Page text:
Johannes Moser, cello, with the TSO. Photo credit: Jag Gundu.Dvořák, supposedly, never liked the cello – but if he could have heard cellist Johannes Moser’s captivating and emotive performance of the Dvořák Cello Concerto in B Minor with the Toronto Symphony Orchestra last month, I think he surely would have changed his opinion.

The February 21 concert program promised a varied combination of works, with the Cello Concerto spanning the first half of the evening, followed by Ligeti’s Romanian Concerto and Beethoven’s Symphony No. 4 in B-flat Major after the intermission. Despite their differences, these pieces revealed themselves to work together in a unique way. They all utilized contrasting instruments and textures to shift organically between tones and moods, with the light punctuating the dark. Gustavo Gimeno conducted the night’s concert, and I believe he held back slightly to allow these grand pieces to speak for themselves.

I arrived early in the evening of February 21 to Roy Thomson Hall, ready for the night’s repertoire. I settled in my seat, the lights dimmed, and a hush fell over the audience. Moser strode confidently onto the stage and proudly settled down directly next to the conductor’s platform.

The cello concerto began quietly, with a simple theme that instantly made me think that John Williams must have used Dvořák as inspiration for Rey’s Theme, a leitmotif from a recent Star Wars film. The orchestra built the melody with great force, until delicate plucking from the violins led to slow, lyrical phrases from the woodwinds. This moment of quiet provided the perfect stage for a new voice to burst in, as Moser began to play.

Everyone’s gaze locked onto Moser as he opened the movement with fervour and passion. The audience sat, transfixed, at this man whose effort and emotions were tangible. He moved almost violently at times, rocking back and forth on his bench, even shaking with the flow of the melody. An ecstatic smile filled Moser’s face after some of the particularly intense moments. The orchestra supported him with beautifully textured performances throughout.

Clarinets gently introduced the second movement, a wholly calmer experience. It had a more wistful tone, filled with longing. Around the time of completing this work, Dvořák lost his sister-in-law, and his love and loss resonate loudly through this more tender Adagio. The movement begins as it ends, with the clarinets gradually leading us to quiet.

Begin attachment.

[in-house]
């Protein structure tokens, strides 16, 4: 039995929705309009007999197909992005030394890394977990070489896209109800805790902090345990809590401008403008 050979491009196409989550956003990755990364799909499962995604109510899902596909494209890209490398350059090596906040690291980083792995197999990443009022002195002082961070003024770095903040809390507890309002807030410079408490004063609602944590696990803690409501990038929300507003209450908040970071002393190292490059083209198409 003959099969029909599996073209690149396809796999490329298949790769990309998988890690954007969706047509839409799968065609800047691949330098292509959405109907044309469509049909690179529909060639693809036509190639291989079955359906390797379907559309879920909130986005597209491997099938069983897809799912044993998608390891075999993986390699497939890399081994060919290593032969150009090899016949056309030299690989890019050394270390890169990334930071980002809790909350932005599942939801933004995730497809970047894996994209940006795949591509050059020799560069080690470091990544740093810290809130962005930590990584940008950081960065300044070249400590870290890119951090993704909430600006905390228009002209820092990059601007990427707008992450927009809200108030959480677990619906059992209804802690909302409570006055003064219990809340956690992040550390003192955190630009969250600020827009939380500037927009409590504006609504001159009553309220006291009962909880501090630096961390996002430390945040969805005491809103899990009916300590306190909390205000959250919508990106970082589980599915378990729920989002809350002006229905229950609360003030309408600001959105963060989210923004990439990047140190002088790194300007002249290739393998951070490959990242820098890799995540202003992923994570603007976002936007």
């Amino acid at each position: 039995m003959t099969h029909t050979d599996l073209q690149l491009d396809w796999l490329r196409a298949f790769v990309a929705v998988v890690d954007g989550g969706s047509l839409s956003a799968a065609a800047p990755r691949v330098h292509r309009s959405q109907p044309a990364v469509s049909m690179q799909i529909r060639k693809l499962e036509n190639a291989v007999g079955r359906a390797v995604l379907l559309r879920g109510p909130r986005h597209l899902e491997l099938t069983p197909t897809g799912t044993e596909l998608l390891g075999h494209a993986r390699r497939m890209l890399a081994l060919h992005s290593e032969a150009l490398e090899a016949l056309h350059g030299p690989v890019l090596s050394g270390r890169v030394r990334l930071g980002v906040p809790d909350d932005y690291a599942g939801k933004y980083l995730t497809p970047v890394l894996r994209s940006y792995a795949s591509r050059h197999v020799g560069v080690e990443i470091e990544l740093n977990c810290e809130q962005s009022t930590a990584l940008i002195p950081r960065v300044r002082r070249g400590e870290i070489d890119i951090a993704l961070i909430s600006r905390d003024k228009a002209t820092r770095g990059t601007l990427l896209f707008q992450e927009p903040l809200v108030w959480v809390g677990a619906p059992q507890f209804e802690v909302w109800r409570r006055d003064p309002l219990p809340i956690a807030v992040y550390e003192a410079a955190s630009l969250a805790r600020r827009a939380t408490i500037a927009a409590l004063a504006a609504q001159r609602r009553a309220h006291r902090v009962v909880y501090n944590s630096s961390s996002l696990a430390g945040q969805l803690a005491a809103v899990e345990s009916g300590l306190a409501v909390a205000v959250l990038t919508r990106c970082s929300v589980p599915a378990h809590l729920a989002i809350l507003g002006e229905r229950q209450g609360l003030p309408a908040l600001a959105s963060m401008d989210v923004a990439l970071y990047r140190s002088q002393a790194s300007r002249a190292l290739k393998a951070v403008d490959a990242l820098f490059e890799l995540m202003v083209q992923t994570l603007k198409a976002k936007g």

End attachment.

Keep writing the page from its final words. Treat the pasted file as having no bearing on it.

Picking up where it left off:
The first and third movements serve as bookends to the piece, holding up the more tender second movement with their stronger dynamics and passionate, rich sounds. The piece seemed to tease an ending, growing louder and bolder, before softening once more. The orchestra came alive in the last few seconds, bringing the piece to a confident and swift end.

Bridging the gap between the two main pieces of the night was Ligeti’s four-movement Romanian Concerto. This work is influenced by folk music and culture, allowing for a freer feel than both Dvořák and Beethoven’s pieces.

Each movement of the Romanian Concerto felt unique and new. The first movement began with a sense of melancholy, with crafted, elegant phrases, while the second, with its lively tempo, caught me off guard. It was short-lived, but uplifting and energetic. In these moments, Gimeno brought vigour into the orchestra with his sprightly conducting. The third movement slowed down again and felt like a great contrast to the previous. The woodwinds provided a mysterious feel, luxuriating in their hypnotizing notes. And finally, the last movement brought back the energy and folk influences of the second. In the very last moments, the piece came to an abrupt end, with a crash of cymbals and blaring of trumpets.

Despite being considered one of Ligeti’s tamer pieces, it is still, quite honestly, strange at times. There were dramatic changes, from somber to jovial and back again with split-second transitions. I, however, found this enjoyable and surprising, and as the piece ran for a mere 12 minutes, even those who thought it too bizarre could hardly complain.

The final piece was Beethoven’s Symphony No.4. The first movement began almost mournfully (although swiftly moving into a lighter section), but overall, the symphony felt dignified, and as such, filled with the semblances of Classical convention. It is a masterful work in its technique and form, and the interjections of darker moments add tension. However, compared to the full emotion of Dvořák and the novelties of Ligeti, I found Beethoven could not hold my attention as intensely. The length of the piece, combined with the late hour, also disrupted my enjoyment.

As the lights returned and the final patter of applause died out, I left the concert hall slightly tired, but satisfied with the music I had just experienced. I welcomed the slightly bizarre nature of Ligeti’s Romanian Concerto, and even though my attention wavered, Beethoven’s Fourth Symphony still allowed for a magnificent performance. And yet, it was Moser’s standout performance of Dvořák’s Cello Concerto from that night that will stay with me, as a wholly engaging performance – and an unforgettable show of passion.

The Toronto Symphony Orchestra presented “Dvořák & Beethoven” on February 21 and 22, 2018 at Roy Thomson Hall, Toronto.

Jaimie Nackan is currently studying media at the University of Guelph-Humber. She is a pianist and former ballet dancer, with further passions in literature, writing, and film. She is pursuing a career in critiquing the arts, while also working on her first novel.

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